This study brings together for the first time scholars of Christian, Islamic and Jewish art and music to reconstruct the complex intersection between art, architecture and sound in the medieval world. Case studies explore how ambient and programmatic sound, including chant and speech, and its opposite, silence, interacted with objects and the built environment to create the multisensory experiences that characterized medieval life.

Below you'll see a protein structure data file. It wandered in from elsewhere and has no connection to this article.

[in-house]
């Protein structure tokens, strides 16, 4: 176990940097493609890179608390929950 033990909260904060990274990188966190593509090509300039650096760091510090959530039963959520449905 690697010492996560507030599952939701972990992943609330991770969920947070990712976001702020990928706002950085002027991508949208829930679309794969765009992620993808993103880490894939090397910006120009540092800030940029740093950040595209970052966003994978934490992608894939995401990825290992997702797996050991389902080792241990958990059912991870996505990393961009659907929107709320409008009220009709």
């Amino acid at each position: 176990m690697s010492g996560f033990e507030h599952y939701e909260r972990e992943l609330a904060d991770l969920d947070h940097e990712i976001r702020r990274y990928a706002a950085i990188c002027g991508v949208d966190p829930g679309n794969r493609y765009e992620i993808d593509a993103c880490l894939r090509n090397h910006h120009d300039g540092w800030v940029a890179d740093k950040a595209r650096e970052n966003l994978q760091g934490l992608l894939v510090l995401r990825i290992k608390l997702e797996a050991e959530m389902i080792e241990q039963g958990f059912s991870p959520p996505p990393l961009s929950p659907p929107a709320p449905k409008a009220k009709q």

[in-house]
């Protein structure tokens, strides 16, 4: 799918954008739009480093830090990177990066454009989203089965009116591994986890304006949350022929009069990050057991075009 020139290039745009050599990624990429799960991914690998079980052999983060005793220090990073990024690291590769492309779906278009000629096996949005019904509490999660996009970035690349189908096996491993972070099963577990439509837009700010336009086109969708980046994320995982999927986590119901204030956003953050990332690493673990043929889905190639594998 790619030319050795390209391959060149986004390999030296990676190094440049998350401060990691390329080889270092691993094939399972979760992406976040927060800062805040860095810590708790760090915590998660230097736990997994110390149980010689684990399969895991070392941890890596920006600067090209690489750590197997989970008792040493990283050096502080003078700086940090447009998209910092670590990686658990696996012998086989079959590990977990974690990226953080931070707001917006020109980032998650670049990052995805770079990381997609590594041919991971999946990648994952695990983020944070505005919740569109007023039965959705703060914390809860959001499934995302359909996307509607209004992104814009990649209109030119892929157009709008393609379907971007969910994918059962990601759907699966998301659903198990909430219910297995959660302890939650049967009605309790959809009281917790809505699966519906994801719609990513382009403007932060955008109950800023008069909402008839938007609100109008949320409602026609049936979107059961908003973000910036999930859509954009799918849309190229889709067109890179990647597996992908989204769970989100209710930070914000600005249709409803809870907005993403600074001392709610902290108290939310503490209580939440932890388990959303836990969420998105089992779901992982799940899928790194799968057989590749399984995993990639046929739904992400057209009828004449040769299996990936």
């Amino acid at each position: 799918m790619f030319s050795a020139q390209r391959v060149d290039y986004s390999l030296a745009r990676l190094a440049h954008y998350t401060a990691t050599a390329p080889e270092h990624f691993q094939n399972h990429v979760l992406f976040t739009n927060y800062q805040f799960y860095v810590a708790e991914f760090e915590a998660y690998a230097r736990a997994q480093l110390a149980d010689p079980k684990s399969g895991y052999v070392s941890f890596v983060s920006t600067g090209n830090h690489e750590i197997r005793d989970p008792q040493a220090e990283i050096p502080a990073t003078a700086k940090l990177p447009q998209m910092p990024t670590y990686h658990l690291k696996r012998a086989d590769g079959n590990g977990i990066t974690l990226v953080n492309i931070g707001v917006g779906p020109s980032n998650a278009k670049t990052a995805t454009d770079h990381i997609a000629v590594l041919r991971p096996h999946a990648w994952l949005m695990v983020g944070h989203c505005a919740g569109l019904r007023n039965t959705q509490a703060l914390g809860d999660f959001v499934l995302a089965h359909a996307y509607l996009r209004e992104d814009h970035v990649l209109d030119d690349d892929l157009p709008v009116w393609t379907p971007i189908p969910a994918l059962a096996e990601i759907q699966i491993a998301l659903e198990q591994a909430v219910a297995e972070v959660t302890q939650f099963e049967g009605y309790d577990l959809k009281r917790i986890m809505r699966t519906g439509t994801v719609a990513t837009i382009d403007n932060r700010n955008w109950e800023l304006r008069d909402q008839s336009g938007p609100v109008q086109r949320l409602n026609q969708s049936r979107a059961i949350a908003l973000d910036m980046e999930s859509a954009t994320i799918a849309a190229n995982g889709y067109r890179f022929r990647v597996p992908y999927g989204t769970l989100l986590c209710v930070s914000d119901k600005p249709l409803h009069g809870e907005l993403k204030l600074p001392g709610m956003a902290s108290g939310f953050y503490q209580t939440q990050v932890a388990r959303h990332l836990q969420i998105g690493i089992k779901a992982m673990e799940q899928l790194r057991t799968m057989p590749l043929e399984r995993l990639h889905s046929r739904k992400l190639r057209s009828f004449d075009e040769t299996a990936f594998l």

While sound is probably the most difficult component of the past to reconstruct, it was also the most pervasive, whether planned or unplanned, instrumental or vocal, occasional or ambient. Acoustics were central to the perception of performance; images in liturgical manuscripts were embedded in a context of song and ritual actions; and architecture provided both visual and spatial frameworks for music and sound. Resounding Images brings together specialists in the history of art, architecture, and music to explore the manifold roles of sound in the experience of medieval art. Moving beyond the field of musical iconography, the contributors reconsider the relationship between sound, space and image in the long Middle Ages.